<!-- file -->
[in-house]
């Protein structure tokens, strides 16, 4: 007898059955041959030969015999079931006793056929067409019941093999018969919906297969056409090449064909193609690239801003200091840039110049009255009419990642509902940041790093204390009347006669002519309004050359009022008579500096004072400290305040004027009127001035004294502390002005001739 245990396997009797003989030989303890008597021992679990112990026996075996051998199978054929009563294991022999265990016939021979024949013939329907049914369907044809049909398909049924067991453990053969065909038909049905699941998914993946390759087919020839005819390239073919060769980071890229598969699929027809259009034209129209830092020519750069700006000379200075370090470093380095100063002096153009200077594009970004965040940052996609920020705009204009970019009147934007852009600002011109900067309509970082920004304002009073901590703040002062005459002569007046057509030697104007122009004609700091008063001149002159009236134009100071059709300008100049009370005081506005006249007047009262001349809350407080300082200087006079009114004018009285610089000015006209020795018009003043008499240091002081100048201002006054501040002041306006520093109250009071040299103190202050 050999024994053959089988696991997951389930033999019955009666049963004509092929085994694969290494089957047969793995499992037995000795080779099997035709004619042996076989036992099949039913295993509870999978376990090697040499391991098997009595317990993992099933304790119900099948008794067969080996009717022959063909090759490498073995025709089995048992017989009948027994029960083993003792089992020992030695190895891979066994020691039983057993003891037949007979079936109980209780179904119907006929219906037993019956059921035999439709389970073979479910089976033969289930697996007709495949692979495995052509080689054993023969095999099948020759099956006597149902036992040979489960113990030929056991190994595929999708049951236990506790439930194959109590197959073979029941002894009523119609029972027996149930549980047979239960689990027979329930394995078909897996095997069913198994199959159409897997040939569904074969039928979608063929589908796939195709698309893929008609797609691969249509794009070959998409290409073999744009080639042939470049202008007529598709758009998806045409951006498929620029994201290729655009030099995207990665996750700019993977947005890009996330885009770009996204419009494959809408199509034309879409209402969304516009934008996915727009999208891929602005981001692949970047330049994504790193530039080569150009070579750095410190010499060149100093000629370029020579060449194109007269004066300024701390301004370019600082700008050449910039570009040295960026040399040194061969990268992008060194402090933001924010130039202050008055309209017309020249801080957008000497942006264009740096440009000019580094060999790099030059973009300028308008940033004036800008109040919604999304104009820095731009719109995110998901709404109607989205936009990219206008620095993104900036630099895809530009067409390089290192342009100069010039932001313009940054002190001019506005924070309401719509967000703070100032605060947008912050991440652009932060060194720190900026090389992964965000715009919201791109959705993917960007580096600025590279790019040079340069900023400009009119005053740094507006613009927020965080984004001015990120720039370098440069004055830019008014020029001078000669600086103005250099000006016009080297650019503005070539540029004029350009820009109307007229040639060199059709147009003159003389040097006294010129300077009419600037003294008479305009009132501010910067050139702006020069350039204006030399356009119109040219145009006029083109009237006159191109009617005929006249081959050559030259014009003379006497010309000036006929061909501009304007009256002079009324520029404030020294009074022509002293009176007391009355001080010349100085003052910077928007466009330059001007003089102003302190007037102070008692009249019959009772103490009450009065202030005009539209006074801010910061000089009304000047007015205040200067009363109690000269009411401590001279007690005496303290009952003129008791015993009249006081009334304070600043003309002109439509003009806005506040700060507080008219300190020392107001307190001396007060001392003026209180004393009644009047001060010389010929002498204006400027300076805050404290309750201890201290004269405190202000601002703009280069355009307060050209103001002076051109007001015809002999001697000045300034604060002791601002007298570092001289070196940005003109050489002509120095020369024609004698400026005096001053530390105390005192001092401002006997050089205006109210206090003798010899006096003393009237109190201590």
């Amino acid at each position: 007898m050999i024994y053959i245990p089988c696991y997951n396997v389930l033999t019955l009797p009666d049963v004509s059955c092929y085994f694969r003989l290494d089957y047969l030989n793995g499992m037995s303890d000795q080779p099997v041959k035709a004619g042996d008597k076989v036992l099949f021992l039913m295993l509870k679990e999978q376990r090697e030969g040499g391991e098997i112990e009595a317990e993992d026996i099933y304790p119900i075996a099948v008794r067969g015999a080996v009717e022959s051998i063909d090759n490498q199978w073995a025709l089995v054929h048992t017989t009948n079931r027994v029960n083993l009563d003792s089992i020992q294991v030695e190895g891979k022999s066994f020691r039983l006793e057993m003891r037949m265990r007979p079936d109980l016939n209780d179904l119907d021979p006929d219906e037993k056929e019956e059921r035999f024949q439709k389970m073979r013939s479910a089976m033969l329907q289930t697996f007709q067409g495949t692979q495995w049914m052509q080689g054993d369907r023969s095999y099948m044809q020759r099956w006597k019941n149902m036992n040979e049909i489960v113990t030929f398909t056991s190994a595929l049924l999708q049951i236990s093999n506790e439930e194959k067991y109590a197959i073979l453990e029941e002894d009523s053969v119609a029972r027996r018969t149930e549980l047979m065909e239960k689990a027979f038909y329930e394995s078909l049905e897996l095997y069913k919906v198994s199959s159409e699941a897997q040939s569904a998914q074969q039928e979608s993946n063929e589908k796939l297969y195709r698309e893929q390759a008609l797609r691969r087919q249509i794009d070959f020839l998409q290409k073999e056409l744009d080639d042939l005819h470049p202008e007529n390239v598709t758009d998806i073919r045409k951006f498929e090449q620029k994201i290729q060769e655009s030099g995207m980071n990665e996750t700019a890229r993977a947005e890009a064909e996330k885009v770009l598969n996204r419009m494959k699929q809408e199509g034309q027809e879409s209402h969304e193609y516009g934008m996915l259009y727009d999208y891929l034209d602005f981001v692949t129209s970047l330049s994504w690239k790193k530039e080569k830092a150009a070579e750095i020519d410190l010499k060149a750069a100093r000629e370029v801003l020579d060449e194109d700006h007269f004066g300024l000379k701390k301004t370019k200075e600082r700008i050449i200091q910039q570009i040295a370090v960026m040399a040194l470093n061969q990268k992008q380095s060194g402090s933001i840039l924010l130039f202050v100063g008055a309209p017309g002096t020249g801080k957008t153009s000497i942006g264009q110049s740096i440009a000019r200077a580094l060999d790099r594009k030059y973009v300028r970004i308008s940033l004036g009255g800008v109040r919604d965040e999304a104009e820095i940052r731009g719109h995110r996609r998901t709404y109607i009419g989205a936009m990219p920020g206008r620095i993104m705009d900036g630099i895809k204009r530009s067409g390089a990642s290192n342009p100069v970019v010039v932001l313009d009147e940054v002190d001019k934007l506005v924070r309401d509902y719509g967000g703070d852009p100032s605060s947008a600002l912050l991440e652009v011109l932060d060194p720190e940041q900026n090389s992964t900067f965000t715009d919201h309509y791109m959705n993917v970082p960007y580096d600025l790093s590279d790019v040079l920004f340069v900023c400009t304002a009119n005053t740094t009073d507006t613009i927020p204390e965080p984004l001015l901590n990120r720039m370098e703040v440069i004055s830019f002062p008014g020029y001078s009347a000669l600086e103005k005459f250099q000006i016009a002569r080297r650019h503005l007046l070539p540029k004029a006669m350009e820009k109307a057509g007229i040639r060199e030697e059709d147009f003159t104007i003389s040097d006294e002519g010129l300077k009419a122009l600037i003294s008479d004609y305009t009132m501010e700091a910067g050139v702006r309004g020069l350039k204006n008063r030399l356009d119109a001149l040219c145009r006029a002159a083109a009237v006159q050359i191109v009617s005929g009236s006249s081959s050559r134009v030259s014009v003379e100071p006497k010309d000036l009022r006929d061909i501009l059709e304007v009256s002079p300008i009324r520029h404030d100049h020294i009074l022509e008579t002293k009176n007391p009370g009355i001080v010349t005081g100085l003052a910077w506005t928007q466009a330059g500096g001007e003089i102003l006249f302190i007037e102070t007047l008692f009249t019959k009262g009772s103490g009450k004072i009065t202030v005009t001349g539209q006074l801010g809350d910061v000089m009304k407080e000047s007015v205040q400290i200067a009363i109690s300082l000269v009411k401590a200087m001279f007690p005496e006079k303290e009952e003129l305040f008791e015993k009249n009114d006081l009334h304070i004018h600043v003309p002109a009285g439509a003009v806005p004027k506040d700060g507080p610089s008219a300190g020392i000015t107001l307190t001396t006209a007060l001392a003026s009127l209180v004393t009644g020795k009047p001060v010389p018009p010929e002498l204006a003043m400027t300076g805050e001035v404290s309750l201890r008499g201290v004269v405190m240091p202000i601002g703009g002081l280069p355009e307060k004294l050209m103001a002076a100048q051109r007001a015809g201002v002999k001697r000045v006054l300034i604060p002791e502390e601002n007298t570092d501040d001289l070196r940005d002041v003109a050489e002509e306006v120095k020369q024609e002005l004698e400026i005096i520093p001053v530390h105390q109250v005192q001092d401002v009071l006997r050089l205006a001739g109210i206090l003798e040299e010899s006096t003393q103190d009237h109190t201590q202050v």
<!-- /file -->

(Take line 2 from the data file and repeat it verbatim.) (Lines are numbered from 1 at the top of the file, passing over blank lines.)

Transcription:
């Protein structure tokens, strides 16, 4: 007898059955041959030969015999079931006793056929067409019941093999018969919906297969056409090449064909193609690239801003200091840039110049009255009419990642509902940041790093204390009347006669002519309004050359009022008579500096004072400290305040004027009127001035004294502390002005001739 245990396997009797003989030989303890008597021992679990112990026996075996051998199978054929009563294991022999265990016939021979024949013939329907049914369907044809049909398909049924067991453990053969065909038909049905699941998914993946390759087919020839005819390239073919060769980071890229598969699929027809259009034209129209830092020519750069700006000379200075370090470093380095100063002096153009200077594009970004965040940052996609920020705009204009970019009147934007852009600002011109900067309509970082920004304002009073901590703040002062005459002569007046057509030697104007122009004609700091008063001149002159009236134009100071059709300008100049009370005081506005006249007047009262001349809350407080300082200087006079009114004018009285610089000015006209020795018009003043008499240091002081100048201002006054501040002041306006520093109250009071040299103190202050 050999024994053959089988696991997951389930033999019955009666049963004509092929085994694969290494089957047969793995499992037995000795080779099997035709004619042996076989036992099949039913295993509870999978376990090697040499391991098997009595317990993992099933304790119900099948008794067969080996009717022959063909090759490498073995025709089995048992017989009948027994029960083993003792089992020992030695190895891979066994020691039983057993003891037949007979079936109980209780179904119907006929219906037993019956059921035999439709389970073979479910089976033969289930697996007709495949692979495995052509080689054993023969095999099948020759099956006597149902036992040979489960113990030929056991190994595929999708049951236990506790439930194959109590197959073979029941002894009523119609029972027996149930549980047979239960689990027979329930394995078909897996095997069913198994199959159409897997040939569904074969039928979608063929589908796939195709698309893929008609797609691969249509794009070959998409290409073999744009080639042939470049202008007529598709758009998806045409951006498929620029994201290729655009030099995207990665996750700019993977947005890009996330885009770009996204419009494959809408199509034309879409209402969304516009934008996915727009999208891929602005981001692949970047330049994504790193530039080569150009070579750095410190010499060149100093000629370029020579060449194109007269004066300024701390301004370019600082700008050449910039570009040295960026040399040194061969990268992008060194402090933001924010130039202050008055309209017309020249801080957008000497942006264009740096440009000019580094060999790099030059973009300028308008940033004036800008109040919604999304104009820095731009719109995110998901709404109607989205936009990219206008620095993104900036630099895809530009067409390089290192342009100069010039932001313009940054002190001019506005924070309401719509967000703070100032605060947008912050991440652009932060060194720190900026090389992964965000715009919201791109959705993917960007580096600025590279790019040079340069900023400009009119005053740094507006613009927020965080984004001015990120720039370098440069004055830019008014020029001078000669600086103005250099000006016009080297650019503005070539540029004029350009820009109307007229040639060199059709147009003159003389040097006294010129300077009419600037003294008479305009009132501010910067050139702006020069350039204006030399356009119109040219145009006029083109009237006159191109009617005929006249081959050559030259014009003379006497010309000036006929061909501009304007009256002079009324520029404030020294009074022509002293009176007391009355001080010349100085003052910077928007466009330059001007003089102003302190007037102070008692009249019959009772103490009450009065202030005009539209006074801010910061000089009304000047007015205040200067009363109690000269009411401590001279007690005496303290009952003129008791015993009249006081009334304070600043003309002109439509003009806005506040700060507080008219300190020392107001307190001396007060001392003026209180004393009644009047001060010389010929002498204006400027300076805050404290309750201890201290004269405190202000601002703009280069355009307060050209103001002076051109007001015809002999001697000045300034604060002791601002007298570092001289070196940005003109050489002509120095020369024609004698400026005096001053530390105390005192001092401002006997050089205006109210206090003798010899006096003393009237109190201590």